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Denmark - Nornalup Heritage Rail Trail - Trail Description



Denmark - Nornalup Heritage Rail Trail

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Type: Rail trail
Location: 420km south east of Perth
Start/end: Hay River (15kms east of Denmark) to Station Road (2km south of Nornalup)
Status: Open
Length open: 57km
Surface: Compacted earth, Coarse gravel, Fine gravel
Terrain: Flat with some undulations
Best seasons: Early autumn, late spring
Public transport: Coach
Features: wineries
Contact Region: Western Australia
The Denmark end of the trail is at the Denmark River on the old railway bridge at the mouth of the river
The Denmark end of the trail is at the Denmark River on the old railway bridge at the mouth of the river
Suitable for walking Suitable for cycling mountain bikes Suitable for horse riding



  • The trail provides users with a variety of coastal, forest, farmland and coast heathland views
  • There are three sections of this trail currently open:
    • Hay River to Denmark;
    • Denmark to Parker Road; and
    • Peaceful Bay Road to Station Road (just south of Nornalup).
  • There are four original timber rail bridges in use on the trail.
  • As with many Western Australian rail trails, wildflowers abound in spring.
  • The Torbay to Elleker Rail Trail is 20km east of Denmark. This trail is part of the same old railway corridor.


The trail is currently in three sections: 

Hay River to Denmark (11km)

  • This part of the trail (which also forms part of the Munda Biddi Trail) passes through a range of coastal vegetation and offers beautiful views over the inlet. There is access to a couple of beaches along the way.
  • Access to the start of the trail is adjacent to the South Coast Hwy on the western side of the Hay River (Moore River on some maps), at the intersection of Pratts Road.
  • The trail joins Rudyard Place (a minor dirt road) for a short distance.
  • On the section of the trail between Crusoe Beach Road and onto Hay River the surface is typically rougher compared to the Denmark end.
  • The trail finishes at Denmark after crossing a bridge over the Denmark River.
  • There are shelters and interpretive signs along this section.

  • Heading east from the Hay River (Moore River) there is a cycling route which follows Keith, Hunwick and Sleeman Roads connecting to a route /shared path beside South Coast Highway and Lower Denmark Road to Youngs Siding.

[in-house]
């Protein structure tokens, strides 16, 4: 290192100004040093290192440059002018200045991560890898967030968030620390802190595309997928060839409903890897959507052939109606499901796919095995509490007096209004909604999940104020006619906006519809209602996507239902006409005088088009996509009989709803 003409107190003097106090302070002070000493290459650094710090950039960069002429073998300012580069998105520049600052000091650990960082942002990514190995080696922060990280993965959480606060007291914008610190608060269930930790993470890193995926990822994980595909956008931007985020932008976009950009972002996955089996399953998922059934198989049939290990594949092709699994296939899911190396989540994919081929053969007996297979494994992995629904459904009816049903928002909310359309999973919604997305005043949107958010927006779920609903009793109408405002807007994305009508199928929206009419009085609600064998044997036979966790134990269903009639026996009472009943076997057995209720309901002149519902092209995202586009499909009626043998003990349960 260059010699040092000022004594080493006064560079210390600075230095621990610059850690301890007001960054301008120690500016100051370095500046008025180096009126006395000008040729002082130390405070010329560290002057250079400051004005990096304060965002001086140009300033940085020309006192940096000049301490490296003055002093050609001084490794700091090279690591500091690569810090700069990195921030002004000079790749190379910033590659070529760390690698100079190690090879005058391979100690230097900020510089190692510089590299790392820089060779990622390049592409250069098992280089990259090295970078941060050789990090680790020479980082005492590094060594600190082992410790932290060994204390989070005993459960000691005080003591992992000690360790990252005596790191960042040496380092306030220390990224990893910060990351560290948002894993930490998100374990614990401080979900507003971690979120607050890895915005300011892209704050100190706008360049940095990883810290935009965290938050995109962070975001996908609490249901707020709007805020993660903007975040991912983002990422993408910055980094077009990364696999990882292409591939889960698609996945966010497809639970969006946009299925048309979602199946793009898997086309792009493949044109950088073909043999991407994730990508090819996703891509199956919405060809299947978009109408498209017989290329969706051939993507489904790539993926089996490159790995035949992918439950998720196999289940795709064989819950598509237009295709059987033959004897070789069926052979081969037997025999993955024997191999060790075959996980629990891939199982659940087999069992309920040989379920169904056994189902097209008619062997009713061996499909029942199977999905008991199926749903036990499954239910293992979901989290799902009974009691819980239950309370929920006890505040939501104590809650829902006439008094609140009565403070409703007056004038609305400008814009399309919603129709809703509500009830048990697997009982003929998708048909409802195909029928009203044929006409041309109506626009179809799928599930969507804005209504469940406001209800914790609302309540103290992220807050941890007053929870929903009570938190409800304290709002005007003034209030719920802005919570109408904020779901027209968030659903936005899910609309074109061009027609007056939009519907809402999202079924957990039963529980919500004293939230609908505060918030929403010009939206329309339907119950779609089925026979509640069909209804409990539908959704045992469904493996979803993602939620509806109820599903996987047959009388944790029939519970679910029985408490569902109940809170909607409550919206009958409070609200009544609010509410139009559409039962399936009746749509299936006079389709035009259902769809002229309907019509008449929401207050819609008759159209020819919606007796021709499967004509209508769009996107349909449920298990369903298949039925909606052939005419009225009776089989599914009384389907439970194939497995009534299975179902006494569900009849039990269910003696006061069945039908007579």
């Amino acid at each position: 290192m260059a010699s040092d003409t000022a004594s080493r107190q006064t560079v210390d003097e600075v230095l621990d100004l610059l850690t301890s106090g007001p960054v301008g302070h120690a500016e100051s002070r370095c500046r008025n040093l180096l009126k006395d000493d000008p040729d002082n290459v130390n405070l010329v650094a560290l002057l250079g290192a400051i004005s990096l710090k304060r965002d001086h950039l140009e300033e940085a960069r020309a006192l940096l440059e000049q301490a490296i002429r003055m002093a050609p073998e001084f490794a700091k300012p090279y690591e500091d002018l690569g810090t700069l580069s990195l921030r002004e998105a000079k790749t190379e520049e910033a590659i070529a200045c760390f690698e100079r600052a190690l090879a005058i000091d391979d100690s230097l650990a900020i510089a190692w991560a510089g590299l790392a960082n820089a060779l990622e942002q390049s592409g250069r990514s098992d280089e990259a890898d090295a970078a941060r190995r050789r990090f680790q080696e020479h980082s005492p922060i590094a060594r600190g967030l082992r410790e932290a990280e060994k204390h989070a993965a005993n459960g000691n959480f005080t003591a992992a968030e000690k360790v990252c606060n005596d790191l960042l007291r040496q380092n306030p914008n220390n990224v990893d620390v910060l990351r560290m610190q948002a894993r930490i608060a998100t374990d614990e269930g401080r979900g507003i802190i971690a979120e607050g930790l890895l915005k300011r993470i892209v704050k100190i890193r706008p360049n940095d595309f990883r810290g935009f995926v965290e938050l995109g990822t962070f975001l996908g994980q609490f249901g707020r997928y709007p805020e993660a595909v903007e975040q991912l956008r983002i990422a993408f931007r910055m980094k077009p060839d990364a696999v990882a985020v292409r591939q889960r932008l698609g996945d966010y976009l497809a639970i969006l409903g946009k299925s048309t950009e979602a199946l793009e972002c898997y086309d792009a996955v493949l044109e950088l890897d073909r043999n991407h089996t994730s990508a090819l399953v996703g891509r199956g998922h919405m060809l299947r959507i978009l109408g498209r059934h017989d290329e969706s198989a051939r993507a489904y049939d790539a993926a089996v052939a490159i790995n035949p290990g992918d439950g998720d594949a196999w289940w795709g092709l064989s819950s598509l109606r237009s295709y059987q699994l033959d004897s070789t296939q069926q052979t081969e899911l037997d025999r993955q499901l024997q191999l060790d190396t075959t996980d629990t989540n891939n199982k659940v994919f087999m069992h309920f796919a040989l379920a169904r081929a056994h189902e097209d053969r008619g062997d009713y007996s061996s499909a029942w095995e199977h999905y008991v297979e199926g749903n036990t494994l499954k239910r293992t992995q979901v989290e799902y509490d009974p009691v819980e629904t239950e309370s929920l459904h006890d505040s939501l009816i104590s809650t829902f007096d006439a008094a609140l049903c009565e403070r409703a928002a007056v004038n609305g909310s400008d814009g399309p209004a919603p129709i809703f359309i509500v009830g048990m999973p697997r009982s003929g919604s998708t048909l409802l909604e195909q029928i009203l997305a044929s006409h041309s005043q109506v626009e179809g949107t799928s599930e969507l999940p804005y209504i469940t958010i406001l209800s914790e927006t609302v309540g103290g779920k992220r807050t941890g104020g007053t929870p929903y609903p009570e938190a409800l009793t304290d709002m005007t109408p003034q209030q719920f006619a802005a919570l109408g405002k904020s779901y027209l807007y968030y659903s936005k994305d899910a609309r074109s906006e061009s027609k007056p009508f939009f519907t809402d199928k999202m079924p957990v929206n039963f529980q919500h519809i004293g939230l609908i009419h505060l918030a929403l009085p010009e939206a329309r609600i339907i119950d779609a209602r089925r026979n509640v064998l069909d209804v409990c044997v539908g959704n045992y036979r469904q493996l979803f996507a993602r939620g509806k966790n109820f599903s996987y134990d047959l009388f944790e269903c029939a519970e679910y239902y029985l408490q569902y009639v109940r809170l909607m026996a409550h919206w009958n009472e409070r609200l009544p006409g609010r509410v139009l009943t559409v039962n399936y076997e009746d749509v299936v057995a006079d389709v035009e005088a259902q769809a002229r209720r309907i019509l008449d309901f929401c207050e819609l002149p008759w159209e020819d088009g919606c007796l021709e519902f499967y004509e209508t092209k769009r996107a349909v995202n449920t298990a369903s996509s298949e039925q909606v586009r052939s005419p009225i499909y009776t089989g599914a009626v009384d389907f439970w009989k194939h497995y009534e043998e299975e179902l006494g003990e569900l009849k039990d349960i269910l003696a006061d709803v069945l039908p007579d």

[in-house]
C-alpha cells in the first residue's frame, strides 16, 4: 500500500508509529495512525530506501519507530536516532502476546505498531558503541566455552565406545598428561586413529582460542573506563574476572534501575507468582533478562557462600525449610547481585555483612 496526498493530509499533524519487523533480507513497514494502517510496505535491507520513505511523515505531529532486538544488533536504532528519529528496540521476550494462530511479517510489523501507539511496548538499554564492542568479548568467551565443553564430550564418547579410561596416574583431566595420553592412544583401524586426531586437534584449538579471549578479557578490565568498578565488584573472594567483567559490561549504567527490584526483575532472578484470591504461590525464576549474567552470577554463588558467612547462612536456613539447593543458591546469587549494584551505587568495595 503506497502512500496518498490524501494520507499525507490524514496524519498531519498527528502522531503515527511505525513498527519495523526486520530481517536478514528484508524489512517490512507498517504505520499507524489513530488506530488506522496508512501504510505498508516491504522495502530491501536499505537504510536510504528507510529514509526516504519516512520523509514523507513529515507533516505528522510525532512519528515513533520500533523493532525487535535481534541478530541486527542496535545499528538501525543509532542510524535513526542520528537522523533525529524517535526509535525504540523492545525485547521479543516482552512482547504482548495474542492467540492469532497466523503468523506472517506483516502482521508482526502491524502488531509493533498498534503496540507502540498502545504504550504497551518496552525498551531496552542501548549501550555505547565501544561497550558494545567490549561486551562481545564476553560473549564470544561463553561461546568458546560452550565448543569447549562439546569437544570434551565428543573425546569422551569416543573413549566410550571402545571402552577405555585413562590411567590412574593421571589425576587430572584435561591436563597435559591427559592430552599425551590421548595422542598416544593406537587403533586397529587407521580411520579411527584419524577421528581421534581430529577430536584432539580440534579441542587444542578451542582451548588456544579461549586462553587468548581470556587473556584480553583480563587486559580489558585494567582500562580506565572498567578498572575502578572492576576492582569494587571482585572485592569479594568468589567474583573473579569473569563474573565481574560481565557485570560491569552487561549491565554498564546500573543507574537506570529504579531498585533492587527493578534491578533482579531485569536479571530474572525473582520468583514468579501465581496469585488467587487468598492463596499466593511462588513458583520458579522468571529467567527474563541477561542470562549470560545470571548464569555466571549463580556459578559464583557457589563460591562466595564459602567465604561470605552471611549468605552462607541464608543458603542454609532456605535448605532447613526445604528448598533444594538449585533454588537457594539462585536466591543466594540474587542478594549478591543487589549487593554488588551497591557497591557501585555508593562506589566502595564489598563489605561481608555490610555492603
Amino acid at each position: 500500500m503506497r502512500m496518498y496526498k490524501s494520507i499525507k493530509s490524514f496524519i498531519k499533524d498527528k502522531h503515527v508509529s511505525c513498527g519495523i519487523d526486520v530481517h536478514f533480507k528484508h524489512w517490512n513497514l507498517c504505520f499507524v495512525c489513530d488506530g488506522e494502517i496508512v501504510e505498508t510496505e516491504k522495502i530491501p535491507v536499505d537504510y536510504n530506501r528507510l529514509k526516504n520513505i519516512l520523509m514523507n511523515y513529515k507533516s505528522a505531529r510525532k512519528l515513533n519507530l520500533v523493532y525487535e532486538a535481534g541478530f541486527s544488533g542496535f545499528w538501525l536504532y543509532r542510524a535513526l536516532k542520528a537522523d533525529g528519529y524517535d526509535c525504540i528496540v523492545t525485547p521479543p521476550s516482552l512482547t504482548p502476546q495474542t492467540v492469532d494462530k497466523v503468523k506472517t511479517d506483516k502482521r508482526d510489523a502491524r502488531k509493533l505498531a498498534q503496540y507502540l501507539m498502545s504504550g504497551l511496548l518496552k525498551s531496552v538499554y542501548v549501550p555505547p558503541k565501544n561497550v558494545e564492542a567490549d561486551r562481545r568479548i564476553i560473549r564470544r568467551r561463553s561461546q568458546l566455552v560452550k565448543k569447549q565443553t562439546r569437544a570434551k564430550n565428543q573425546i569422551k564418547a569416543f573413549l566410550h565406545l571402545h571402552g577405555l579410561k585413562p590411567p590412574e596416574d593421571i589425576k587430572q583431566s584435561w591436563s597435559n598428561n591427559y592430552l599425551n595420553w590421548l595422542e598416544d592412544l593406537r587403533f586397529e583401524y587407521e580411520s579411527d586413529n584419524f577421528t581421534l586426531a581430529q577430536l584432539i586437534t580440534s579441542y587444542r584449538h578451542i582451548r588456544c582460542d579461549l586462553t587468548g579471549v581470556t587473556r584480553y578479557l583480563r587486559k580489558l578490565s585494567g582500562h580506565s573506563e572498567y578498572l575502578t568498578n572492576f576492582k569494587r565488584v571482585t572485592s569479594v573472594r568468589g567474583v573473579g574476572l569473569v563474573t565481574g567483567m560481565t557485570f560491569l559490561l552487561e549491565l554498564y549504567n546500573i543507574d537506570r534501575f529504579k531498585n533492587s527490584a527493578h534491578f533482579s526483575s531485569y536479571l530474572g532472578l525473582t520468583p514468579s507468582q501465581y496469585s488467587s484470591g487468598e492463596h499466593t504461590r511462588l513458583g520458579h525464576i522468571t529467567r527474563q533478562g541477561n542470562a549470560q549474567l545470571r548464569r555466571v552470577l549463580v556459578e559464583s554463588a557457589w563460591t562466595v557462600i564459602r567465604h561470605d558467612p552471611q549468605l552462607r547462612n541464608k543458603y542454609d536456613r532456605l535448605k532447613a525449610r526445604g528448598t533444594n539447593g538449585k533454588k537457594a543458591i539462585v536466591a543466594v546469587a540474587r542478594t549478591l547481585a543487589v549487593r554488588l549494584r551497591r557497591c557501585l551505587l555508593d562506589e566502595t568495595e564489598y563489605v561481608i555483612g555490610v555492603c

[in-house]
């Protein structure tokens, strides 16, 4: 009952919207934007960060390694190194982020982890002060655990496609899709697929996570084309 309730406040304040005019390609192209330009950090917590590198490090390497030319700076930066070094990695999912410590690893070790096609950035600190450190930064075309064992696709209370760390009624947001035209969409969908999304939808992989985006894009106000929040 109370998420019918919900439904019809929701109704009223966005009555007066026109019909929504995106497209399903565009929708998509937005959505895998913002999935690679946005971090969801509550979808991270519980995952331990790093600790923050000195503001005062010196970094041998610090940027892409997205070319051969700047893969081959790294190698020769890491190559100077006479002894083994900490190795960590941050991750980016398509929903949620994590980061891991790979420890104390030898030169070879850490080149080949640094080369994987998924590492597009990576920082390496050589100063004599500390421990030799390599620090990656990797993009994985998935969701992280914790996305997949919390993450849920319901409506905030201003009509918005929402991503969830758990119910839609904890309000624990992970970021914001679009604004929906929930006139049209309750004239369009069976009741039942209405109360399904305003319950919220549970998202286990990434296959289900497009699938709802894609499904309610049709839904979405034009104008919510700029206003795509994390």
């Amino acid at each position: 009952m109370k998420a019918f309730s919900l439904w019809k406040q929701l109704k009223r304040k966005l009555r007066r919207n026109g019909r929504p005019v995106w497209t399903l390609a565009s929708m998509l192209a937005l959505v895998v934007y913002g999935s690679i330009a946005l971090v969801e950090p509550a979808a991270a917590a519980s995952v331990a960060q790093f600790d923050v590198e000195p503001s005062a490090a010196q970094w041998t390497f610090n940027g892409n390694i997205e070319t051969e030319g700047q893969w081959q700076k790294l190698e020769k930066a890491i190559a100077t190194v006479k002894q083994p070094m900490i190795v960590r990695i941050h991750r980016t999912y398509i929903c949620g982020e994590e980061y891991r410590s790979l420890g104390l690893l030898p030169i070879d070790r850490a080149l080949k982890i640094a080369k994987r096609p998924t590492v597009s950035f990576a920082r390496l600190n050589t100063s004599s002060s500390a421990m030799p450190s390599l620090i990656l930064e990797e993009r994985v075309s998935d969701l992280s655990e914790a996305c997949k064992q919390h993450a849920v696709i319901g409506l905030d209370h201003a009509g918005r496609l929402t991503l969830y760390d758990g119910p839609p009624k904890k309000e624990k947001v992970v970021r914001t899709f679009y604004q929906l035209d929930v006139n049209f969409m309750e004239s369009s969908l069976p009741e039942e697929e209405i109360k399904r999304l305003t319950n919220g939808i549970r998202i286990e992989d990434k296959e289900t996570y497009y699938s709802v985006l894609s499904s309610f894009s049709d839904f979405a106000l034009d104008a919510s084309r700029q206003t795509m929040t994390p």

Denmark is a medium size regional town with numerous facilities for visitors.  The foyer of the old Post Office has an information display including historical photos of the original Railway line being built.

Denmark River mouth on Inlet Drive is the trail hub and accessed adjacent to the Denmark Caravan Park at the southern end of Hollings Road. It is where the Denmark River flows into the Wilson Inlet, and this is where the Bibbulmun track, the Denmark to Nornalup Heritage Trail, the Wilson Inlet Heritage Trail, the Mokare Trail and still other Denmark walk trails meet and intersect.

Wilson inlet has an area of about 48 square kilometres. A sand bar forms at the mouth of the inlet meaning that for much of the year the inlet is isolated from the sea.

 Denmark to Parker Road (34km)

  • From the Denmark River mouth the trail passes the site of the original (second!) station site that still has some reminders of the railway including some historical railway wagons.

  • The trail west towards Nornalup may be boggy or sandy in some sections and is for keener cyclists only, though work is gradually been done to improve the quality of the surface.
  • This section of trail currently ends at Parker Road near the South Coast Highway. 
  • The 11km missing link between Bow Bridge and Parker Rd can be made by using the South Coast Highway.

 There are no facilities at Parker Road.

Peaceful Bay Road to Station Road (12km)

  • Access to the trail head at Bow Bridge is approx 1.5km south from South Coast Highway on Peaceful Bay Road.
  • The surface is still rough and/or sandy in places. 
  • The last 4km into Nornalup follows Station Road and finishes 2km out of the centre of Nornalup.

Nornalup is a small town with a few facilities for visitors.

Background Information

The South Coast Railway was built by private contractors in three stages. The Millars built the first stage from Elleker to Torbay in 1884. Then they commenced sawmilling in Denmark, and so extended the line to there in 1985. The Group Settlement Scheme started in Denmark in 1923, and because roads were non-existent and road transport was rare, there was a demand to extend the line to Nornalup, which was completed in 1929. The whole line had many cuttings and embankments, and was built entirely by hand, with pick and shovel and horse drawn drays.

After the Second World War, the motor car had become more popular, roads were being built and improved, and the railway line from Elleker to Nornalup closed in 1954.

Construction of the rail trail began in the 1990s and has been driven by Greenskills and the Denmark Shire Council. Also located on this corridor is the Torbay – Elleker Rail Trail, which is located approximately 20km east of the Hay River trailhead. The Great Southern Regional Trails Master Plan has identified the opportunity to develop the remaining sections of this rail corridor, resulting in a rail trail of approximately 100km extending from Albany to Nornalup.


The trail is managed by the Denmark Shire: 953 South Coast Highway, Denmark
Ph. (08) 9848 0300, email or

A brochure including a map is available from Denmark Tourism Incorporated ph 08 9848 2055

Further information can be obtained from the links below

1. Denmark Tourist Bureau
2. Greenskills Inc (Project Managers)
3. Rainbow Coast visitors guide

January 2020

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